Tuesday, March 8, 2011
WHAT THE BIBLE SAYS ABOUT SEX
I read a review about two new books on what the Bible says about sex.
Both books have been written by university scholars for a popular audience -- scholars who are trying to answer this question. Both authors, aware that conservative Christians say the Bible incontrovertibly supports sex within the constraints of “traditional marriage," attempt to prove otherwise.
Authors Jennifer Wright Knust and Michael Coogan mine the Bible for its most inexplicable tales about sex. Jephthath, who sacrifices his virgin daughter to God; and Naomi and Ruth, who vow to love one another until death, are used to show that the Bible’s teachings on sex are not as coherent as the religious right would have people believe.
Jennifer Knust writes in her book, "Unprotected Texts: The Bible ’s Surprising Contradictions About Sex and Desire" -- I am tired of watching those who are supposed to care about the Bible reduce its stories and teachings to slogans. Her book comes out this month. Michael Coogan’s book, "God and Sex: What the Bible Really Says" was released last fall.
Jennifer's book starts off with a bang -- describing a passage in the Bible's "Song of Songs." Jennifer paints the picture of young lovers aching with desire, the man lingering over his lover’s eyes and hair, on her teeth, lips, temples, neck, and breasts, until he arrives at “the mount of myrrh.” She quotes him rhapsodizing --. “All of you is beautiful, my love, There is no flaw in you.” She quotes the girl replying, “My lover thrust his hand through the hole, and my insides groaned because of him.”
I read the "Song of Songs" many years ago, when my modern dance teacher, Charles Weidman, was creating a modern dance version of it. I don't remember reading anything like that, but I have to admit, I was skimming, looking for the plot.
Clearly, there's a battle going on. Conservatives say “Sexual intimacy outside of a public, lifelong commitment between a man and woman is not in accordance with God’s creating or redeeming purposes.” Liberals, on the other hand, wish the Bible were more permissive on sex.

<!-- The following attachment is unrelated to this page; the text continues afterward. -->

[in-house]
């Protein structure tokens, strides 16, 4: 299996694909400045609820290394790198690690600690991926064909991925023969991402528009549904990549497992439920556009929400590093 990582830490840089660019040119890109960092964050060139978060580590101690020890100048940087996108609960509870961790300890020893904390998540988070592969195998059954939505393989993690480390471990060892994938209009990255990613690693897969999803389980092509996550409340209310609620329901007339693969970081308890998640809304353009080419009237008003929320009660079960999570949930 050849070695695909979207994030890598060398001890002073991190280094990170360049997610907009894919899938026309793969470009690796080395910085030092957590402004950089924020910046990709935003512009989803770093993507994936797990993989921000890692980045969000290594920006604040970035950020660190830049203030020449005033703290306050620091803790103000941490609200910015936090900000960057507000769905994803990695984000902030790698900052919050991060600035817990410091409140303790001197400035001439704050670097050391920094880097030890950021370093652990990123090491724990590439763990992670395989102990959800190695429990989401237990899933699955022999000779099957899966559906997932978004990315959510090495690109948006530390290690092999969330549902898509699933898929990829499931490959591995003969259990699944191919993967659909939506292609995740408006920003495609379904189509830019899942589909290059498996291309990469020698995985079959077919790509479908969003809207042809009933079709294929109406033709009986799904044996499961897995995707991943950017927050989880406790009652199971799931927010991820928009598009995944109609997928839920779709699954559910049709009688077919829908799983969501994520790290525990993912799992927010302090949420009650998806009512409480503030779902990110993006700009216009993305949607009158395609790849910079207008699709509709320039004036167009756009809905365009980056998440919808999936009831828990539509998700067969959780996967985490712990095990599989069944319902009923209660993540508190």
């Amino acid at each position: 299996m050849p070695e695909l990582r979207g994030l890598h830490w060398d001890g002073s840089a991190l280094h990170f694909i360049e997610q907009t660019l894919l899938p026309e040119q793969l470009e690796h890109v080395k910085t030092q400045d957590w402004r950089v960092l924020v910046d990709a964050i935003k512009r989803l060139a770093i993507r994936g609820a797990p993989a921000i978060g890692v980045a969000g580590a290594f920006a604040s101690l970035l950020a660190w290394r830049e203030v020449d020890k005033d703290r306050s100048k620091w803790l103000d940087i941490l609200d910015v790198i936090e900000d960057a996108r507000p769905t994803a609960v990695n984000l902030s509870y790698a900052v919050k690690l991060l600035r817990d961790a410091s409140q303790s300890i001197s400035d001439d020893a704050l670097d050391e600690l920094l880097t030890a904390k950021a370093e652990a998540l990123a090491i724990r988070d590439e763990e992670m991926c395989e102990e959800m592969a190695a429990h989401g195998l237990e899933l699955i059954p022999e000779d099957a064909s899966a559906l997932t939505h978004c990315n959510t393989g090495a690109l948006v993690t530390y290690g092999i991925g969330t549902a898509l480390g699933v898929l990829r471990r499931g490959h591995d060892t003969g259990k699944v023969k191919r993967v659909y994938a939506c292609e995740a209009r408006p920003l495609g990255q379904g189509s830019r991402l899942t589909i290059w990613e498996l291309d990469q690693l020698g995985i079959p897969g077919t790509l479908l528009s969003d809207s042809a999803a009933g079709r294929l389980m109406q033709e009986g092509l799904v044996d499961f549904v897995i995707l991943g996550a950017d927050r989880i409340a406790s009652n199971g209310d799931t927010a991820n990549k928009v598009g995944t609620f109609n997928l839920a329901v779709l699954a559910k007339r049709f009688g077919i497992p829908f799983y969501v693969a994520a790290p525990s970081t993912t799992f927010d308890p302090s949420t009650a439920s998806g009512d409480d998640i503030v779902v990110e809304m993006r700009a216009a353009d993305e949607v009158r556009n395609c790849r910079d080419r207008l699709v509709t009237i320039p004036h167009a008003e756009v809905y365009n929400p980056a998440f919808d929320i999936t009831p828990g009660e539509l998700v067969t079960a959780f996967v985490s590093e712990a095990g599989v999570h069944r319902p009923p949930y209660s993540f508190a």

Author Jennifer says “The Bible doesn’t have to be an invader with its pronouncements and demands -- it can be a partner in figuring out what it means to live in bodies that are filled with longing.” She mentions some of the most famous tales of biblical sexuality -- Abraham fathers children with Sarah and her servant Hagar -- Jacob marries Rachel and her sister Leah, as well as their servants. Jennifer reminds us that Jesus was celibate, as was Paul -- husbands owned their wives, fathers owned their daughters -- a girl’s virginity was her father’s to protect or relinquish -- Lot offers his two virgin daughters to the angry mob that surrounds his house in Sodom -- female adulterers were put to death. Paul demanded “women be silent in churches.” It's still the rationale among some conservative denominations for barring women from the pulpit.
And Jennifer reignites the gay marriage debate with many references, aside from Ruth and Noami -- sex between two men being "an abomination,” (in the King James translation), and what King David said, lamenting the death of his soul mate Jonathan -- "Your love to me was wonderful, passing the love of women."
I have to admit that in reading the review comparing the two new books, I was jolted by the discussion of biblical references to the genitals as "hands," and sometimes as “feet.” Michael Coogan, in his book cites a passage in which a baby is born “between a mother’s feet,” and another, in which the Prophet Isaiah promises that a punitive God will shave the hair from the Israelites’ heads, chins, and “feet.”
Author Michael says when he's teaching his college students about the scene in "Luke," in which a woman kisses and washes Jesus's feet, and dries them with her hair, someone always asks, "Is that genitals? In his book, Michael fence-sits, saying “sexual innuendo may be present.”
Okay, I'm not a Bible-reader or a church-goer, but I have to ask why are we digging into old words, old ideas, written by various authors in different languages -- words that have been translated and re-translated many times? Why are we still, paying so much attention -- pro and con discussing what was meant by words in a very, very old, inconsistently authored book?
We are living in such a different world. It's confusing, and ... well, it's not dumb but it's a little ridiculous, trying to figure out what was meant thousands of years ago, when every day we are seeing, feeling and being bombarded by new things.
We need to react, and go with what makes sense -- what brings us pleasure, and do, or not do what feels right, not wrong.